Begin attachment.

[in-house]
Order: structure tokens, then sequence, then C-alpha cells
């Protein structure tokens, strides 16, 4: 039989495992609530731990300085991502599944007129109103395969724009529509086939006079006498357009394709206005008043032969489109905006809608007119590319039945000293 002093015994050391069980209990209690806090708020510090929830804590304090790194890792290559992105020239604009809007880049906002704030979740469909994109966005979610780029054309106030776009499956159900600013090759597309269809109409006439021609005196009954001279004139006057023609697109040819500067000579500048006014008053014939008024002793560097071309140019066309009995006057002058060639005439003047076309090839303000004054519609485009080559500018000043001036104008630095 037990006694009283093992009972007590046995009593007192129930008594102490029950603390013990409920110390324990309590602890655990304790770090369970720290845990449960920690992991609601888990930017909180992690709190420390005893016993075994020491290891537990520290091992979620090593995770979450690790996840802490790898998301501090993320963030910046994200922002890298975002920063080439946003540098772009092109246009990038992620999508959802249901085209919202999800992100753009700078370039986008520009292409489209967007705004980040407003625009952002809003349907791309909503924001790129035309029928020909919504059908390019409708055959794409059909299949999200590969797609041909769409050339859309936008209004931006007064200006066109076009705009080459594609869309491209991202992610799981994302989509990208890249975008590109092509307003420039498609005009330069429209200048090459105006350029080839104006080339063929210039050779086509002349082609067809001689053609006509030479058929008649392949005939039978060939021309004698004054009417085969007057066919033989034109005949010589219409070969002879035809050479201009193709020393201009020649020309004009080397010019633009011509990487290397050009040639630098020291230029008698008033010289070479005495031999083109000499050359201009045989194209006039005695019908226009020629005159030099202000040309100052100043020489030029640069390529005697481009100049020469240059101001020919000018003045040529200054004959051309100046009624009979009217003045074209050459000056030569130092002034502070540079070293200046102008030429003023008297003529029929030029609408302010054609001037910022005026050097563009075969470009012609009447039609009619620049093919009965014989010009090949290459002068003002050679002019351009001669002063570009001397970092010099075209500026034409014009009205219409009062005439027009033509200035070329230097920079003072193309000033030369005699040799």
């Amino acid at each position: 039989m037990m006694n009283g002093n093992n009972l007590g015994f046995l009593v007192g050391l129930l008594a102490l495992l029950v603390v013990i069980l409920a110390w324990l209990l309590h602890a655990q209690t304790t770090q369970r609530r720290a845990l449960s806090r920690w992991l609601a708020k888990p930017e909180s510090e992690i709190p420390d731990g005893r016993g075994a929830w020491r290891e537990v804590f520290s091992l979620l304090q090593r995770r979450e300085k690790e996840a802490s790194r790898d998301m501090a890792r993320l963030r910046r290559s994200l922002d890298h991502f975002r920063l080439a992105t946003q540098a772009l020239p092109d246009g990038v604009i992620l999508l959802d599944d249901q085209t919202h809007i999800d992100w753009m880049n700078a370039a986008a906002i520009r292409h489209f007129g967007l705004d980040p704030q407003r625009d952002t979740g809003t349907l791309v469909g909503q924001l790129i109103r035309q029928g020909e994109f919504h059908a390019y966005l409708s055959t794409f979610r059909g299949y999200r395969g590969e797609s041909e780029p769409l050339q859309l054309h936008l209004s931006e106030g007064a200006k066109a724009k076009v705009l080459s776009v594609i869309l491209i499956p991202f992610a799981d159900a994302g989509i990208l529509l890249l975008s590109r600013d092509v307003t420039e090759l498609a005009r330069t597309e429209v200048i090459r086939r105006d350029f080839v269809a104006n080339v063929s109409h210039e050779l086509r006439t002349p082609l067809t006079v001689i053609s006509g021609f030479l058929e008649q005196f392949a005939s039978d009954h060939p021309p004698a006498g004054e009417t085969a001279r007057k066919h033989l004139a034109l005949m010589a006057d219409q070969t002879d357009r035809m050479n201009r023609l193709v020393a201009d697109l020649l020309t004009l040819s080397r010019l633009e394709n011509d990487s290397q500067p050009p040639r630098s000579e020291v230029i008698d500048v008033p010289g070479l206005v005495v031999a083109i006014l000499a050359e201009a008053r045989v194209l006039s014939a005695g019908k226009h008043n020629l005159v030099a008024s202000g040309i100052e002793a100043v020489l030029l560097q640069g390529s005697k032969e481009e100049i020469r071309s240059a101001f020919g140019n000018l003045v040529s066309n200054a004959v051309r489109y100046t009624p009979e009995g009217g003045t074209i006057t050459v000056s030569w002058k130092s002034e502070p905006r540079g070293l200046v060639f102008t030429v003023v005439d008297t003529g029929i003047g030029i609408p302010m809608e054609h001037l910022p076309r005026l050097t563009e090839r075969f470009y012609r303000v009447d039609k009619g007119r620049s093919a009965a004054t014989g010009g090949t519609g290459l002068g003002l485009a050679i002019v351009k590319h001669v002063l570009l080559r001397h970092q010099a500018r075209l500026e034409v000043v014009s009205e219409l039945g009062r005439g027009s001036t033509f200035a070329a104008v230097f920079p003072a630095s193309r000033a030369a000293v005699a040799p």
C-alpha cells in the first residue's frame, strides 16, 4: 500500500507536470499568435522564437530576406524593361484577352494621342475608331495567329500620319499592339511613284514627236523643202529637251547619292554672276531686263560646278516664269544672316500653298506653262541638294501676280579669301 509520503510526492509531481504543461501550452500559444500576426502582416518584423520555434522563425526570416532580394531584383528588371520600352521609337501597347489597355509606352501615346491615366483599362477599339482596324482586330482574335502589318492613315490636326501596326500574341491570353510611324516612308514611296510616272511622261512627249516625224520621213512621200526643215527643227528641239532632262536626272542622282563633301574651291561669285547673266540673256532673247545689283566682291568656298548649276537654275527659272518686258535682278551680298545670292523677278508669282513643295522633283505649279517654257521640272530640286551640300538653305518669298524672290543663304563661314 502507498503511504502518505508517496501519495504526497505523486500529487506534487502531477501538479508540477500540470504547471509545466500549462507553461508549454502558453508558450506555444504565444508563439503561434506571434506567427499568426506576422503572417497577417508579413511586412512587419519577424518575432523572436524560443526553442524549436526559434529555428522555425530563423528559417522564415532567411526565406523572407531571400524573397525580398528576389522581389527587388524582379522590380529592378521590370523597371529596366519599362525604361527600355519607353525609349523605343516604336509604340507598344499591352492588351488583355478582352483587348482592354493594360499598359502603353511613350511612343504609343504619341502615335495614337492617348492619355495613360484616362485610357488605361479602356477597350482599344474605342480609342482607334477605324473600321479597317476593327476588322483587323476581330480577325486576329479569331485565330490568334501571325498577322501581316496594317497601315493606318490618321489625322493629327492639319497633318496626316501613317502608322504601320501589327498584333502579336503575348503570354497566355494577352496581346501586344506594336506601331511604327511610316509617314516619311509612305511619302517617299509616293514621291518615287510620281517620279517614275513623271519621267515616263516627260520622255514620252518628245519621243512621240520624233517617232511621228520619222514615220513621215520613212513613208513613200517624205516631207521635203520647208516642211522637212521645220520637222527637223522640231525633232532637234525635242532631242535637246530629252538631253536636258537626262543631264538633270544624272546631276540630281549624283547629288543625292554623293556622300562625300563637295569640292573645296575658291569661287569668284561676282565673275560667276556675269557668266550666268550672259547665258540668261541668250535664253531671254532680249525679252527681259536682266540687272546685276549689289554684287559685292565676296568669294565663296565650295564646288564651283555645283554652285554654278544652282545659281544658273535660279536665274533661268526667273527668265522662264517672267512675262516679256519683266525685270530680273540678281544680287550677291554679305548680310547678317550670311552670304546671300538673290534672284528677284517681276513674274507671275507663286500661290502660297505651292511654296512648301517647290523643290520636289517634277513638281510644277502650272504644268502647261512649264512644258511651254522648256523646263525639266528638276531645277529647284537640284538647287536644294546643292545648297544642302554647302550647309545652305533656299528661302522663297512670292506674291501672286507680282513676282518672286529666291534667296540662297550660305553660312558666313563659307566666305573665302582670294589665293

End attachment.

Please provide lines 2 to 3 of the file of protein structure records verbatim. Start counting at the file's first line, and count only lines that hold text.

Order: structure tokens, then sequence, then C-alpha cells
């Protein structure tokens, strides 16, 4: 039989495992609530731990300085991502599944007129109103395969724009529509086939006079006498357009394709206005008043032969489109905006809608007119590319039945000293 002093015994050391069980209990209690806090708020510090929830804590304090790194890792290559992105020239604009809007880049906002704030979740469909994109966005979610780029054309106030776009499956159900600013090759597309269809109409006439021609005196009954001279004139006057023609697109040819500067000579500048006014008053014939008024002793560097071309140019066309009995006057002058060639005439003047076309090839303000004054519609485009080559500018000043001036104008630095 037990006694009283093992009972007590046995009593007192129930008594102490029950603390013990409920110390324990309590602890655990304790770090369970720290845990449960920690992991609601888990930017909180992690709190420390005893016993075994020491290891537990520290091992979620090593995770979450690790996840802490790898998301501090993320963030910046994200922002890298975002920063080439946003540098772009092109246009990038992620999508959802249901085209919202999800992100753009700078370039986008520009292409489209967007705004980040407003625009952002809003349907791309909503924001790129035309029928020909919504059908390019409708055959794409059909299949999200590969797609041909769409050339859309936008209004931006007064200006066109076009705009080459594609869309491209991202992610799981994302989509990208890249975008590109092509307003420039498609005009330069429209200048090459105006350029080839104006080339063929210039050779086509002349082609067809001689053609006509030479058929008649392949005939039978060939021309004698004054009417085969007057066919033989034109005949010589219409070969002879035809050479201009193709020393201009020649020309004009080397010019633009011509990487290397050009040639630098020291230029008698008033010289070479005495031999083109000499050359201009045989194209006039005695019908226009020629005159030099202000040309100052100043020489030029640069390529005697481009100049020469240059101001020919000018003045040529200054004959051309100046009624009979009217003045074209050459000056030569130092002034502070540079070293200046102008030429003023008297003529029929030029609408302010054609001037910022005026050097563009075969470009012609009447039609009619620049093919009965014989010009090949290459002068003002050679002019351009001669002063570009001397970092010099075209500026034409014009009205219409009062005439027009033509200035070329230097920079003072193309000033030369005699040799």